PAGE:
Texas governor: Legalize prayer in public schools
By The Associated Press
AUSTIN, Texas Gov. Rick Perry prayed with students at an East Texas middle school gymnasium last week, saying afterward that he believes organized prayer should be allowed in public schools.
Organized, officially sponsored prayer has been banned in public schools since the 1962 U.S. Supreme Court ruling in Engel v. Vitale.
Perry said in the Oct. 20 Austin American-Statesman that he wants to make legalizing school prayer a campaign issue. Voters often have asked him about reinstating prayer in public schools since the Sept. 11 terrorist attacks, said Perry, a Republican.
“From my personal perspective, I think that a prayer life and a country that respects a higher being, our God, is a stronger country. I believe that, and I think the vast majority of the people in Texas and in this country believe that,” Perry said.
His Democratic challengers for governor Tony Sanchez and John WorldPeace also said they supported official school prayer in some form. (Perry, who was the state’s elected lieutenant governor from 1999-2000, was sworn in as governor last December after George W. Bush resigned the office before being sworn in as president last January.)
But not everyone is happy about the idea or Perry's actions at the Oct. 18 school event where the Rev. Roy Duncan said, "We recognize, Lord, that all authority comes from you."
At the end of the prayer, offered "in Jesus' name," Perry, like many of the students standing in bleachers, responded with "Amen."
Texas Education Agency spokeswoman Debbie Graves Ratcliffe said the prayer "is a problem."
"Because the students were required to attend this assembly, the school could be subject to a legal challenge," Ratcliffe said after conferring with education agency lawyers.
And criticism is coming from civil liberties groups.
Current law does not prohibit students from praying in school. It does bar the kind of organized, school-sponsored prayer offered at the Perry event.
"Some people, and it sounds like the governor may be one of them, are confused about the difference between the right to pray in school, which is an absolute right, and the right not to be coerced to pray," said Samantha Smoot, executive director of Texas Freedom Network, an Austin-based organization that monitors the political activity of religious-based organizations.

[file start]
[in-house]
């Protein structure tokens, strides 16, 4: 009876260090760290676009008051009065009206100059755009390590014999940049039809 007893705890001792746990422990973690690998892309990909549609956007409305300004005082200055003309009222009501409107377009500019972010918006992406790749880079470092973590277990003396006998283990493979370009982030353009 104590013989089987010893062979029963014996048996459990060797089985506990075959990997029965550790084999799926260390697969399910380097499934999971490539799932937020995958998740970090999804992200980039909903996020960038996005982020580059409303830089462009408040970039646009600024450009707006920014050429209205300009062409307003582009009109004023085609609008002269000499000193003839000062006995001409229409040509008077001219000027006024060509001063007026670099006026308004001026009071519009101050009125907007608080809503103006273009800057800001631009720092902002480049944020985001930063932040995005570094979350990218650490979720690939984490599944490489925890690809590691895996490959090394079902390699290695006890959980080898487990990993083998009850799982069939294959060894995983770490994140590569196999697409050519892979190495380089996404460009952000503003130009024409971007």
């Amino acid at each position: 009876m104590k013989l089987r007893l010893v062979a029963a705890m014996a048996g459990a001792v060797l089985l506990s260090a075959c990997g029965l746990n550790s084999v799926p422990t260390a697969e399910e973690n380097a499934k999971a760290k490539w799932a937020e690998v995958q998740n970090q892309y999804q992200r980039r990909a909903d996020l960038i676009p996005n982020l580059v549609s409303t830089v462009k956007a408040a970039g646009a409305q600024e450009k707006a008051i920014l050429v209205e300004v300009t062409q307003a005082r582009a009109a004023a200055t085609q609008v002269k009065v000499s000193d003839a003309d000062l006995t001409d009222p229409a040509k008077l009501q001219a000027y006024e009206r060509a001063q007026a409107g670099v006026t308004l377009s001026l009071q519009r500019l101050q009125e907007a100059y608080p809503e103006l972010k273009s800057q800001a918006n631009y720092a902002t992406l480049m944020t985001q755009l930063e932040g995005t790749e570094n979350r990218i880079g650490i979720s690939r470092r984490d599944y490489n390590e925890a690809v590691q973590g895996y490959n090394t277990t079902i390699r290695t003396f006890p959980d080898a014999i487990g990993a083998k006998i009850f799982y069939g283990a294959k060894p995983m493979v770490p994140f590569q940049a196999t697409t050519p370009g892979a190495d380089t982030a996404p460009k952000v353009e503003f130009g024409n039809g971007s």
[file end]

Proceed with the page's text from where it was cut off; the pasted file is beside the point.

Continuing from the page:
Perry sees this as the right time for a renewed look at school prayer; Smoot believes it is not.
"It does seem that at a time when so many people are striving for religious tolerance and compassion, this is a particularly poor moment to overlook the fact that Texans are not going to all be comfortable with the same prayer," she said.
The governor asked for tolerance.
"I happen to think we all pray to the same God," said Perry. "I'll let the theologians split the hairs and do all those kind of things."
Perry, a member of Austin's Tarrytown United Methodist Church, acknowledged there is a substantial legal hurdle involved in restoring open prayer in public school. But he wants it done.
"Why not?" he said. "They took it out. They can sure put it back in."
Laredo businessman Sanchez, Perry's probable Democratic opponent in November 2002, also favors returning prayer to public school.
Sanchez, a Roman Catholic, acknowledged the difficulty of writing school-prayer legislation, but said, "I think we can get to something people are very comfortable with."
Houston lawyer WorldPeace favors allowing school districts to decide whether to allow prayer at school functions.
Palestine Middle School Principal Peggy Herrington said the decision to include prayer during Perry's visit was made by state Sen. Todd Staples, R-Palestine, who organized the event.
Staples said he believes the prayer was legal.
"I considered that it's a good thing to see people not so reserved in their expression of their beliefs. It was a voluntary, nonstudent-initiated activity," said Staples. "They weren't required to pray."
Peter Montgomery, spokesman for People for the American Way, said the prayer fell into the banned category he called "captive-audience prayer."
"And it's not OK," he said.
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